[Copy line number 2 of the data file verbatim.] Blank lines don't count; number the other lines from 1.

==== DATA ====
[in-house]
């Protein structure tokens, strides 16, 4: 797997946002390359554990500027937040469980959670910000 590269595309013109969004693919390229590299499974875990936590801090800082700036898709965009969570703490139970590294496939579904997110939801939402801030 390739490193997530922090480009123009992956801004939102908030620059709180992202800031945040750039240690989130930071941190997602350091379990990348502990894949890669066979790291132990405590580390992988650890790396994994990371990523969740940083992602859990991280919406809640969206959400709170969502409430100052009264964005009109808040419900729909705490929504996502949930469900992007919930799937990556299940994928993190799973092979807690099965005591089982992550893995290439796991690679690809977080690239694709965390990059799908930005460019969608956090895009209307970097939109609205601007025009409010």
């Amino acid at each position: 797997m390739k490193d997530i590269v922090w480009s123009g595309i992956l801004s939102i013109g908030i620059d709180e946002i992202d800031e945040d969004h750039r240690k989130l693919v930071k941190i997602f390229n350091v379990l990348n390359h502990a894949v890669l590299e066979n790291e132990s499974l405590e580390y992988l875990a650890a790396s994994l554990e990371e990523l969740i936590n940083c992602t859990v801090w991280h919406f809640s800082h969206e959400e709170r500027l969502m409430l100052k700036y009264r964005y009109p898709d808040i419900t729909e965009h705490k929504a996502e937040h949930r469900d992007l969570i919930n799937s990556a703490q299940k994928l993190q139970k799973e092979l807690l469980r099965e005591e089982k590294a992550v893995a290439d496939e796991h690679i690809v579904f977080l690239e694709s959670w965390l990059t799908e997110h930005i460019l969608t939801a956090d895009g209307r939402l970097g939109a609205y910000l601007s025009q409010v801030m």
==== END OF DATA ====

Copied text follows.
């Protein structure tokens, strides 16, 4: 797997946002390359554990500027937040469980959670910000 590269595309013109969004693919390229590299499974875990936590801090800082700036898709965009969570703490139970590294496939579904997110939801939402801030 390739490193997530922090480009123009992956801004939102908030620059709180992202800031945040750039240690989130930071941190997602350091379990990348502990894949890669066979790291132990405590580390992988650890790396994994990371990523969740940083992602859990991280919406809640969206959400709170969502409430100052009264964005009109808040419900729909705490929504996502949930469900992007919930799937990556299940994928993190799973092979807690099965005591089982992550893995290439796991690679690809977080690239694709965390990059799908930005460019969608956090895009209307970097939109609205601007025009409010």